Over its past three seasons, “Scandal,” starring Kerry Washington, has grown into a soapy pleasure for millions of viewers. While the Emmy-nominated Washington has made the part of political fixer Olivia Pope her own — and all while being sartorially elegant in Prada, Gucci and the like — the role “could have been played by any amazing actress,” says Lee.
This fall, ABC will launch another Rhimes-backed series, “How to Get Away With Murder,” starring African-American Viola Davis, who was nominated for an Oscar for “The Help.” The show also stars such up-and-coming talent as African-Americans Billy Brown and Alfie Enoch, plus Latina Karla Susa.
ABC next season also is offering “Black-ish,” starring Anthony Anderson; “Cristela,” starring Latinas Cristela Alonzo and Carlos Ponce; “Selfie,” starring John Cho; and “Forever,” starring Alana De La Garza. “Fresh Off the Boat” stars Hudson Yang, Randall Wang and Constance Wu, based on the book by Eddie Huang, whose family immigrated to America from Taiwan. It’s the first Asian-American comedy to air on network primetime since Margaret Cho’s “All-American Girl,” which aired for one season in 1994.
“This season we set out to develop passion projects from world-class storytellers and showcase the faces and voices of America,” said ABC Entertainment president Paul Lee in a statement during upfronts in mid-May. “Both plans unleashed a wave of creativity and we’re extremely excited about the new slate.”
Diverse casts are showing up on all the Big Four networks and that’s largely due to the networks needing to do everything they can to win viewers. Part of that is creating shows and casts with which today’s diverse audiences can identify.
“It’s not like people only want to see themselves on the screen, but they do want to see themselves included,” Hunt says. “Audiences want to see characters and story lines that resonate with their own experiences.”
“When TV stops reflecting the world around us, it becomes obsolete,” says Smith-Anoa’i.
CBS has women of color in lead roles in several of its shows. This summer, Halle Berry, the only African-American woman to win a lead actress Oscar, will star in CBS’ limited series “Extant.”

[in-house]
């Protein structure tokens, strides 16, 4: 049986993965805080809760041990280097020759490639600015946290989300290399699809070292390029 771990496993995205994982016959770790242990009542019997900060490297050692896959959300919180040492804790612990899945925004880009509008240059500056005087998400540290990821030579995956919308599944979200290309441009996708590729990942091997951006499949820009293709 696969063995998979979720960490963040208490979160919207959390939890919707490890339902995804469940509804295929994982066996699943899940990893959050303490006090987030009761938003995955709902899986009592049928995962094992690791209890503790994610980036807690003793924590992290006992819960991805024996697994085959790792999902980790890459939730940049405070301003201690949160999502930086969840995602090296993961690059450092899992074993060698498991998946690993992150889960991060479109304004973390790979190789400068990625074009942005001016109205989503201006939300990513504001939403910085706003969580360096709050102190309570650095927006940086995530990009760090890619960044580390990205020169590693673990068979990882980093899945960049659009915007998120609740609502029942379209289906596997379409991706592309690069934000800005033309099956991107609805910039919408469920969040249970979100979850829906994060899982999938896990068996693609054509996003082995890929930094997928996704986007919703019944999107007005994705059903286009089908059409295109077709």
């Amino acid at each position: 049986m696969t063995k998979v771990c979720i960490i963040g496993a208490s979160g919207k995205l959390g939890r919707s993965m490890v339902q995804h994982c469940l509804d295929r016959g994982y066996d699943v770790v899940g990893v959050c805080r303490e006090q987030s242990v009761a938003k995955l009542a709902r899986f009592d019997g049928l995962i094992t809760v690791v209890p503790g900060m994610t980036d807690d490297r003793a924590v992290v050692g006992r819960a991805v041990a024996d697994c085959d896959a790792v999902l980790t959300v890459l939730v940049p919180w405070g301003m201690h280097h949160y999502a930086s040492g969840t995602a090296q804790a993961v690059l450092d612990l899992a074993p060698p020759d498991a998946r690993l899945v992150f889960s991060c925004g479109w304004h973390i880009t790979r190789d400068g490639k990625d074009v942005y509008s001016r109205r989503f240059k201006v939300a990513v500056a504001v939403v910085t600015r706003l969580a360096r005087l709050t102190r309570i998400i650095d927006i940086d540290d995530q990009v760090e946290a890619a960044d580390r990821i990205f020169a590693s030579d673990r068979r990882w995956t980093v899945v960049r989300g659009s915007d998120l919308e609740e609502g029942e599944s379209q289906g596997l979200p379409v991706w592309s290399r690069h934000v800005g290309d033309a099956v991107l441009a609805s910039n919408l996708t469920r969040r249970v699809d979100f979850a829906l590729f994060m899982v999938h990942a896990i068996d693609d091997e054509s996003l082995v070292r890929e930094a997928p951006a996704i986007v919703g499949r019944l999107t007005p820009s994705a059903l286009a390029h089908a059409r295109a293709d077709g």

CBS also has thrown its support behind Polish-Irish-Vietnamese actress Maggie Q, bringing her over from the CW to star in her own series on the Eye, “Stalker,” from Kevin Williamson, creator of “The Following” and “The Vampire Diaries.” And CBS also features Lucy Liu in “Elementary” and Emmy winner Archie Panjabi on “The Good Wife.”
“Television is probably the best medium in which to publicize changes in society,” says Smith-Anoa’i. “People often identify with TV shows and look to them to define social norms.
NBC this fall will debut “State of Affairs,” starring Alfre Woodard as the president of the United States, and it’s got “Mr. Robinson,” starring Craig Robinson, on tap for midseason.
Fox’s returning hit, “Sleepy Hollow,” cast African-American actress Nicole Beharie as the co-lead, and found that the chemistry between her and Tom Mison, playing Ichabod Crane flashed-forward to the future, worked well. Mindy Kaling, who is of Indian descent, writes, produces and stars in “The Mindy Project” and the network’s “New Girl” features a multicultural cast, including Lamorne Morris, Damon Wayans Jr. and Hannah Simone.
Next TV season, Fox is bringing “Empire,” starring Terrence Howard as the patriarch of the family music business, to the smallscreen.
While progress has been made, the next step is getting diversity on television to the point where it’s not something anyone needs to talk about.
“Hopefully at some point we’ll have gone so far that we won’t need to have this conversation anymore,” says Keli Lee. “Color-blind casting is our goal.”
Come August, we’ll see if that’s Emmy’s goal as well.